By choosing Preserve Plastic, consumers are investing in a company dedicated to reducing greenhouse gas emissions, and using less water, energy, oil, natural gas, and coal in the production of plastic products.
There is more to this ultra-modern home than first meets the eye. Named the Villa Welpeloo, this eco-home is located in Enschede, The Netherlands. The home’s creators went to great lengths to assure that the project made a clear statement of utility and sustainability. While the beautiful design and natural look are sure to catch the eye of passersby, the most significant characteristic of this home is that it is constructed from almost entirely salvaged materials. To decrease the carbon footprint even more, all the materials were sourced within a nine mile radius of where the home now stands. Through a process the architects call recyclicity (rather than the more commonly used term of salvaging), 60% of the exterior and nearly 90% of the interior are composed of reused and repurposed materials. For the construction industry, that is an incredible accomplishment made possible only by the environmentally conscious minds of its creators.
In many ways, the designing and building of Villa Welpeloo was done backwards. The architects started off with a giant heap of scrap materials from local factories and warehouses and then went about building a structure that best utilized the resources. The team also used maps from Google Earth to locate any abandoned lots or building near the build site in the hopes of finding reusable materials. The efforts paid off and Villa Welpeloo’s exterior is covered with wooden boards salvaged from 600 cable reels that were heat-treated to better weatherize them and maintain their integrity. The home’s framing is comprised of steel taken from abandoned machinery in an old textile mill; turning old into new again.
The interior design certainly lives up to the goal of sustainability and repurposing by turning old advertising signs into cabinets and broken umbrella spokes into low-voltage lighting. Sunlight provides most of the buildings lighting and walkout decks invite occupants to live both inside and outside of the home. The villa is a beautiful achievement and a perfect example of how reusing building materials can reduce the waste in landfills and our demand for natural resources. Personality and creativity can turn the abandoned buildings of the past into the structures of the future.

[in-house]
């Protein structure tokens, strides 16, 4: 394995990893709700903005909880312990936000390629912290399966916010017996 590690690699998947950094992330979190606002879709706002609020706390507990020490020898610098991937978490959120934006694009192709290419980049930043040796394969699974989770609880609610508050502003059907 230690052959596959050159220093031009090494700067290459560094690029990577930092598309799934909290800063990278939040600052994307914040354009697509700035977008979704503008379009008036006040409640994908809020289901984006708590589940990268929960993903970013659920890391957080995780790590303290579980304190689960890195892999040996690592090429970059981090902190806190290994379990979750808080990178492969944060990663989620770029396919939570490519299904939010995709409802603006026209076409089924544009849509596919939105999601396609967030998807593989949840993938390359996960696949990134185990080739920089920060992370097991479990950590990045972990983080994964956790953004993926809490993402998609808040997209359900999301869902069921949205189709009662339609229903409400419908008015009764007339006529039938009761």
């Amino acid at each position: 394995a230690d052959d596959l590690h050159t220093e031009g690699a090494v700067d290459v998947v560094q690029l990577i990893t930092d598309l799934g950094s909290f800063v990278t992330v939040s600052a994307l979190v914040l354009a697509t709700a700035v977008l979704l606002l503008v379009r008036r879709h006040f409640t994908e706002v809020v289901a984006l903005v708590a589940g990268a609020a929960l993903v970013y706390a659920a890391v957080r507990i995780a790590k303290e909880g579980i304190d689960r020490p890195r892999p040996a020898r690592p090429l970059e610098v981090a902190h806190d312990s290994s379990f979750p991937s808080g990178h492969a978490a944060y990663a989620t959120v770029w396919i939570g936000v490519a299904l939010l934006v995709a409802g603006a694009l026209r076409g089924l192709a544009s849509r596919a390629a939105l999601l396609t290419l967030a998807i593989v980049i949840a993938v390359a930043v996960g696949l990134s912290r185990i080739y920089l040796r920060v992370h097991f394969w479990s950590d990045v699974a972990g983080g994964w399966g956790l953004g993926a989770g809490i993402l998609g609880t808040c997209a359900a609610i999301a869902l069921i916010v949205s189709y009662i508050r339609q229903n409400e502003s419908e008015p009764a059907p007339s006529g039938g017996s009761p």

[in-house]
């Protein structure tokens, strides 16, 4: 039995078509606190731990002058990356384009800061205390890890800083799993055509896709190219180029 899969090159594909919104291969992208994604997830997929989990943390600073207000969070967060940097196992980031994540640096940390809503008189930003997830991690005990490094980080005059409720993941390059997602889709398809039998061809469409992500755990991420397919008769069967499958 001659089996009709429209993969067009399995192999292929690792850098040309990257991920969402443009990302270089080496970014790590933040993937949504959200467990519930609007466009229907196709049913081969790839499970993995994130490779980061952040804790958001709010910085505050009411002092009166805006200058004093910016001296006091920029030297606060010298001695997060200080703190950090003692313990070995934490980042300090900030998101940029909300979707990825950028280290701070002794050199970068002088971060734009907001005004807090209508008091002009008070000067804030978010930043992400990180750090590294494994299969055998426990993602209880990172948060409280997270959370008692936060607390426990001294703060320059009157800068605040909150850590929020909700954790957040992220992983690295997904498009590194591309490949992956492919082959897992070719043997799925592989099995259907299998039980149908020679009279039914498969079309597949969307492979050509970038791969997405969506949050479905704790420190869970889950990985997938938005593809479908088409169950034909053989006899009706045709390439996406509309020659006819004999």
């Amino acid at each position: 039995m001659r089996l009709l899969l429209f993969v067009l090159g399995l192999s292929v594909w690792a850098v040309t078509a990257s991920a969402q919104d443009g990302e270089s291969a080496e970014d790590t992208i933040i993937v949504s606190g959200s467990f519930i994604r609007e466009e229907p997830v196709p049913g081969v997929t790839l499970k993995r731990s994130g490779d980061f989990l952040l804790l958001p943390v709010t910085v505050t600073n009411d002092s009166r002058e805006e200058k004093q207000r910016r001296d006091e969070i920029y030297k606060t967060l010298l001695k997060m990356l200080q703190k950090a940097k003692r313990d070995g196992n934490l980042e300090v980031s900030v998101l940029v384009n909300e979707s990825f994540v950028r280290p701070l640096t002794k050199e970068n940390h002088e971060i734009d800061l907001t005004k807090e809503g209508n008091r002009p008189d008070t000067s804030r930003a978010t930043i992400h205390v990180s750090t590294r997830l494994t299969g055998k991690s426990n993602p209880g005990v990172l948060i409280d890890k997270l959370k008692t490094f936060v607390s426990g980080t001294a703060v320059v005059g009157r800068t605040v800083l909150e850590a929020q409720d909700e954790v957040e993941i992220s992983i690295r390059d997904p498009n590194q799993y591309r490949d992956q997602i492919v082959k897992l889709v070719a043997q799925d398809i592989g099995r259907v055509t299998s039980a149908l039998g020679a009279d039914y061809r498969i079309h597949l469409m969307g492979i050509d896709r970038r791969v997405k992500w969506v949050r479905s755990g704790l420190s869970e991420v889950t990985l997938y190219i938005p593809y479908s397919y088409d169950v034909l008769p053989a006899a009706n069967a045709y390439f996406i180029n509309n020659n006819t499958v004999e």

2012Architects via Inhabitat
This glossy and durable material is called sonic fabric and is the brainchild of conceptual and sound artist Alyce Snatoro. This audible textile is made from 50% recorded audio cassette tape and 50% colored polyester thread resulting in an interesting and eco-friendly recycled fabric. The sonic fabric is woven in New England and then hand sewn into small, limited-edition accessories by Manhattan designer Julio Cesar. These cassette tape ties add an amazingly geeky twist to black tie apparel.
Since the ties are made from used cassette tapes, the sonic fabric emits a garbled or underwater-sounding rendition of the music that resides on the old tapes. The ties come in dark brown, light gray, and black, just in case you are looking for a more casually shade of tie. A perfect accessory for geeks and music lovers alike, the sonic fabric tie is decades’ worth of technology and popular music woven together into a single stylish accessory.
The coffee tables pictured here are made of recycled paper and are the work of artist Matt Gagnon. Gagnon’s work has a beautifully organic appearance that I really like. Everything is slightly imperfect and incomplete, but the materials used and the color tones make for an aesthetically appealing creation. My high school art teacher would say that Gagnon “courts the muse of chance” with his work, a favorite phrase of he had that more or less means that Gagnon goes with the flow or figures it out when he gets there (“courting the muse of chance” became one of my favorite phrases when my art teacher would ask me what I planned on doing that day in class). In all, Matt Gagnon’s pieces are distinctive, dramatic, and elegant.
Of these, I’m draw most to the Paper Table because of its environmentally conscious character. The coffee table, which doubles as a magazine rack, has a one-of-a-kind form that would only complement an interior design with a similarly cool and contemporary style. In other words, I do not think I could pull off a coffee table like this in my living room. The table reminds me of a riddled piece of driftwood that has been poorly pressed into the shape of a brick or a rock that had a very selective series of rivers running across it.
The Paper Tables were made using many, many sheets of laser-cut recycled paper that have been bolted together. The strengthened form was then sanded smooth and finished with oil. This is where one of those symbolic art things comes into play: the table is essentially made of recycled magazines and now it is being used to hold magazines. In this way, the paper is coming full circle. Witty. This is certainly an example of upcycling though, since the sheets of paper are being turned into a product of greater value than the recycled inputs. However you put it, these paper tables are an interesting use for a pile of old magazines.
If you like what you see (or even if you don’t), you should check out Gagnon’s website to see some of his other artwork.
Here is an idea for an in-house paper recycling tool. Known as the P&P Office Waste Paper Processor (they could probably work on finding a catchier name), this compact design concept is intended to turn used office paper into a product that is always useful around the office: a pencil. Now all those worthless memos and letters can be put to good use again instead of just crowding your desk.
The act of turning an already processed material or product into a completely new product of better quality or a improved environmental value is refereed to as upcycling. For all intents and purposes, it is a form of recycling, but the distinction of upcycling is the emphasis on the improved quality from initial to final product. Turning tires into rubber mulch for playgrounds or melting varies types of plastic into one blend are easy examples of downcycling because the final products are of lesser longer term quality or value.
The internal functions of the paper to pencil device are kept under raps. While recycled paper composes the largest quantity of material used by the device, graphite, glue, and electricity would also need to be supplied for the pencils to be made.
TreeHugger via YankoDesign